Jezss in Poland.

A Minister of the gospel now in London, who was in Poland last year, relates the following remarkable fact : — Several of the Jewish Rabbis in that country, entertaining ome apprehensions concerning the possible truth of the Christian Religion, have been known to say to

some of the Jews, when attending their dying beds, and in the near prospect of eternity,"* If Jesus of Nazareth, in whom the Christians believe, be the true Messiah, may God have mercy upon you for hi* sake V

Power of Conscience.

A Man and his wife were recently executed it Augsburgh for murder, tlie discovery of which, after a long lapse of time strongly manifesto the impossibility of eluding the all-seeing eye of Providence. The criminal, whose name was Wincze, was originally of Nurenburgh; but removed to Augshurgh in 1188; where he followed the law. In this city he became intimate in the family of Mr. Glegg, to whose daughter he paid his addres'es; but the—old man not sanctioning his, visits, he met ihe daughter privately, seduced her, and porsuaded her, in order to remove the only obstacle to their union, to administer poison to her father! The horrid plan succeeded, no suspicions were entertained, and their union put him in possession of the father's wealth. During a period of twenty-one years they were externally happy shut, in secret, a prey to the greatest remorse. At length, unable to endure any longer the load of guilt, the wife made confession of the particulars of the atrocious crime she had been prevailed on to commit. The busband was apprehended; and both, suffered by an ignominious death.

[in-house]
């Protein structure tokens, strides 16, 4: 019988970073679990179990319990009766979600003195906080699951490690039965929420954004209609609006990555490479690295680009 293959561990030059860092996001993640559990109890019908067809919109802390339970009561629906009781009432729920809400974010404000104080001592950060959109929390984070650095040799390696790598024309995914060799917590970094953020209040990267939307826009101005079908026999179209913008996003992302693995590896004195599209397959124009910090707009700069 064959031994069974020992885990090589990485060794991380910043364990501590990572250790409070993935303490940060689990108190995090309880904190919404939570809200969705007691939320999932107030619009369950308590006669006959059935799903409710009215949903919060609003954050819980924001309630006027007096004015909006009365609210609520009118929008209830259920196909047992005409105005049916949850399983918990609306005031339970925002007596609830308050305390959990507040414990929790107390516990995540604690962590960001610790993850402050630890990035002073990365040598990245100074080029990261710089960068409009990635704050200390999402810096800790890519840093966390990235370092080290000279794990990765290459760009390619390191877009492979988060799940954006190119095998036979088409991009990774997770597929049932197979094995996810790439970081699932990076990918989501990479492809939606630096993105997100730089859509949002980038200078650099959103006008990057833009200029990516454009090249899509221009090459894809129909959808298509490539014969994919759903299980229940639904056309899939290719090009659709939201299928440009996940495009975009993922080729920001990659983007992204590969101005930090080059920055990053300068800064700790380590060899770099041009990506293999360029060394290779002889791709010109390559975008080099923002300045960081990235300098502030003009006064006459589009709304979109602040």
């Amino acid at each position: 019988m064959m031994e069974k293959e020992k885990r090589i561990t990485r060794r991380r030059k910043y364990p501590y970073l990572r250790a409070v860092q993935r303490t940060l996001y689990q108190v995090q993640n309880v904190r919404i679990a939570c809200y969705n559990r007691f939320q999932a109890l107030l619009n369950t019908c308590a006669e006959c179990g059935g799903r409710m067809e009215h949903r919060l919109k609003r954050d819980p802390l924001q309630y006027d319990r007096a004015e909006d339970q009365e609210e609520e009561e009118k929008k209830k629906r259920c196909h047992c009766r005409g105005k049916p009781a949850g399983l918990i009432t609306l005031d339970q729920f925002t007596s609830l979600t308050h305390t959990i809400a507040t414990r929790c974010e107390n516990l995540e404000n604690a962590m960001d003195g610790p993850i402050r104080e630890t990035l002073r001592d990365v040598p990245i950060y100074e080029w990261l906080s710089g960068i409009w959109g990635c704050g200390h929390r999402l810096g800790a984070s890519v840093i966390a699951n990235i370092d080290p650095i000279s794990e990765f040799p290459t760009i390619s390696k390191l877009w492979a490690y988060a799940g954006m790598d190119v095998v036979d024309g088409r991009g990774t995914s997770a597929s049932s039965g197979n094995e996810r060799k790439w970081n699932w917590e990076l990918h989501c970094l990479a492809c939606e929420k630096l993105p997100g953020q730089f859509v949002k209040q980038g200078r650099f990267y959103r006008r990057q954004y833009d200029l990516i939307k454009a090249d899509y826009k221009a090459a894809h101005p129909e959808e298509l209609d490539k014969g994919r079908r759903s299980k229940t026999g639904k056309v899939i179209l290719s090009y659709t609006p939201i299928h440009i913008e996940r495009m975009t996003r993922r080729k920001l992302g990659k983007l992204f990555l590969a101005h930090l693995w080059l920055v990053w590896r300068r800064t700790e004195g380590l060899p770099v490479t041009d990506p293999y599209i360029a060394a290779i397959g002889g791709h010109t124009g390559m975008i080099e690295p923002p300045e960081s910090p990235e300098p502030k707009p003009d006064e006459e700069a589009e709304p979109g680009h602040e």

L 0 JV D 0 JV.

The Annual Meeting of the British And Foreign Bible SoctETT will be held on Wednesday, May 2, at the [Old] London Tavern, in B,shopsgate Street, ne;ir Cornhill, the former place of meeting having been found too small.—The President will take the Chair precisely at Twelve o'Cloek.

The Annual Sermon for the Benefit of The London Female PenitexTiarv, will be preached on Wednesday Evening, the 2:1 of May, at St. Lawrence Jewry Church, near Guildhall, by the Rev. Legh Richmond, A. M% Rector of Tmvey, Bedfordshire. — Service to, begin at Half past Six o'clock, prers ly. ,

The Annual Meeting of the Society engaged in the Support of the London Female Penitentiary, will be held on Tuesday, the 3th of May, at the New London Tavern, Cheapaidc, at Twelve o'Clock,precisely.